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            List of years in television       (table)
 1965 .  1966 .  1967 .  1968  . 1969  . 1970  . 1971 
1972 1973 1974 -1975- 1976 1977 1978
 1979 .  1980 .  1981 .  1982  . 1983  . 1984  . 1985 
In home video: 1972 1973 1974 -1975- 1976 1977 1978     
          In film : 1972 1973 1974 -1975- 1976 1977 1978     

The year 1975 in television involved some significant events. Below is a list of television-related events in 1975.

For the American TV schedule, see: 1975-76 United States network television schedule.

EventsEdit

  • January 3, 1975 - The original Jeopardy! ends its run after almost 11 years and 2,753 episodes on NBC.
    • Also on that same network, the largest Super Jackpot won in the history of Jackpot, $38,750 was won between two contestants, the biggest prize in american daytime television game shows at the time.
  • January 6 – Another World became the first American soap opera to start airing hour-long telecasts.
    • On the same day, Wheel of Fortune aired its first episode on NBC's daytime schedule. The show was hosted by a little-known singer-songwriter named Chuck Woolery; his assistant was Susan Stafford. A modest success when it first premiered, the show went on to become one of the most famous game shows in history (thanks to television syndication) when a syndicated version began in 1983 with a different presenter and hostess.
    • The ORTF was dislocked into 7 societies : TF1, Antenne 2, FR3, INA, SFP, Radio France & TDF.
  • March 1 – It's "C-Day" in Australia. Full-time colour broadcasting takes effect today.
  • March 18 – McLean Stevenson's character Henry Blake dies in the M*A*S*H episode Abyssinia, Henry, its third season finale.
  • April 3 – Meg Richardson (Noele Gordon) married Hugh Mortimer (John Bentley) on the soap opera Crossroads.
  • April 21 – Days of our Lives became the second American soap opera to expand from thirty minutes to an hour in length.
  • April 28 – Tom Snyder interviewed John Lennon on The Tomorrow Show.
  • May 7 – Matt Helm was shown as a pilot episode in the US but the actual television series would not be shown until later that same year.
  • September 5 – A bomb exploded in the wine bar/delicatessen on Number 96, in an attempt to shake up the cast and earn back lost viewers.
  • September 8 – Match Game started airing weekly episodes in syndicated primetime as Match Game PM.
  • October 11 – Andy Kaufman made his debut on the first episode of Saturday Night Live, lip syncing portions of the theme to Mighty Mouse.
  • October 25 – The classic "Chuckles Bites the Dust" episode of The Mary Tyler Moore Show airs on CBS.
  • October 28 – A James Bond film was shown on British television for the first time, Dr. No on ITV.
  • November – Sony introduced the Betamax video recorder in the US. The LV-1901 came in a teakwood console with a 19" color TV set and retailed for $2,495.
  • November 3 – The Price is Right expanded to an hour in length to its current six-game, two Showcase Showdown, and Showcase format, still used as of the 2011–12 season (Season 40).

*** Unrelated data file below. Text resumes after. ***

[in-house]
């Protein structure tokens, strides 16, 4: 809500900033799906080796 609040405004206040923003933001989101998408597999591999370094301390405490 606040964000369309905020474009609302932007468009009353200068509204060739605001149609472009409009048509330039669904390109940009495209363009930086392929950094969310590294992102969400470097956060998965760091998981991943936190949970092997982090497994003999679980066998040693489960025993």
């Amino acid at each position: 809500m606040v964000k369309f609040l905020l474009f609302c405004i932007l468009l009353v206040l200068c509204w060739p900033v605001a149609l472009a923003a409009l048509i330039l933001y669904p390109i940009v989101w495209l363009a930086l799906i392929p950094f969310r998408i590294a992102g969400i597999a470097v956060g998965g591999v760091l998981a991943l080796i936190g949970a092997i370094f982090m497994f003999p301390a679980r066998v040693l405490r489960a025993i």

• November 7 – The New Original Wonder Woman aired as a TV movie, leading to a weekly series, Wonder Woman, which premiered in 1976.
  • November 10 – The producers of the long-running serial drama The Guiding Light changed the show's name to Guiding Light, in an attempt to modernize the show's image. The show's announcer, however, continued to call the series The Guiding Light in his announcements until the early 1980s.
  • December 1 – Top-rated As the World Turns, bowing to competition from NBC, expanded to one hour in length, its current format. The Edge of Night moves to ABC, as CBS has no room in its schedule; that network starts daytime reruns of All in the Family on this day.
  • Fred Silverman became the head of ABC Entertainment, initiating an era of what was disparagingly called "T&A" or "Jiggle Television". His programming choices resulted in ABC achieving ratings dominance.
  • The first "Love in the Afternoon" television advertisements aired touting ABC's daytime lineup, although sparsely until 1977.
  • The In Soviet Georgia television advertisements for Dannon yogurt first aired in the United States.
  • US television program Match Game (note: not Match Game PM) was rated #1 in overall television programming and game shows for the third year running.
  • January 11 – On All in the Family, a tearful Edith (played by Jean Stapleton) said goodbye to her neighbor for almost five years, Louise Jefferson (played by Isabel Sanford), as The Jeffersons moved on up to their sitcom, until the spin-off aired the next week.
  • In The Second Season of CBS's The Jeffersons, Mike Evans left to work on episodes on Good Times, which Damon Evans (no relation to Michael), joined the cast this season until the fourth season in 1978, the character of Lionel Jefferson was seen less frequently.
  • March 4 – The first "People's Choice Awards" were presented on CBS.
  • September 29 – WGPR-TV, channel 62 in Detroit, became the first television station in the U. S. to be owned and operated by blacks. (It is now CBS-owned WWJ-TV.)
  • September 30 – The Muhammad AliJoe Frazier title fight from the Philippines – the "Thrilla in Manila" – was sent by satellite to the U. S. and shown on HBO.
  • November 23 – Memories of the "Heidi Game" returned to haunt NBC as that network was forced to join Willy Wonka & the Chocolate Factory in progress at the conclusion of an overtime NFL game.

DebutsEdit

Television showsEdit

1940sEdit

1950sEdit

1960sEdit

1970sEdit

Ending this yearEdit

Game Shows Whose Runs Ended, Later RevivedEdit

Changes of network affiliationEdit

  • The Edge of Night moves from CBS to ABC.

BirthsEdit

DeathsEdit


Years in television1975
Australia | Canada | Ireland | Japan | New Zealand | United Kingdom | United States

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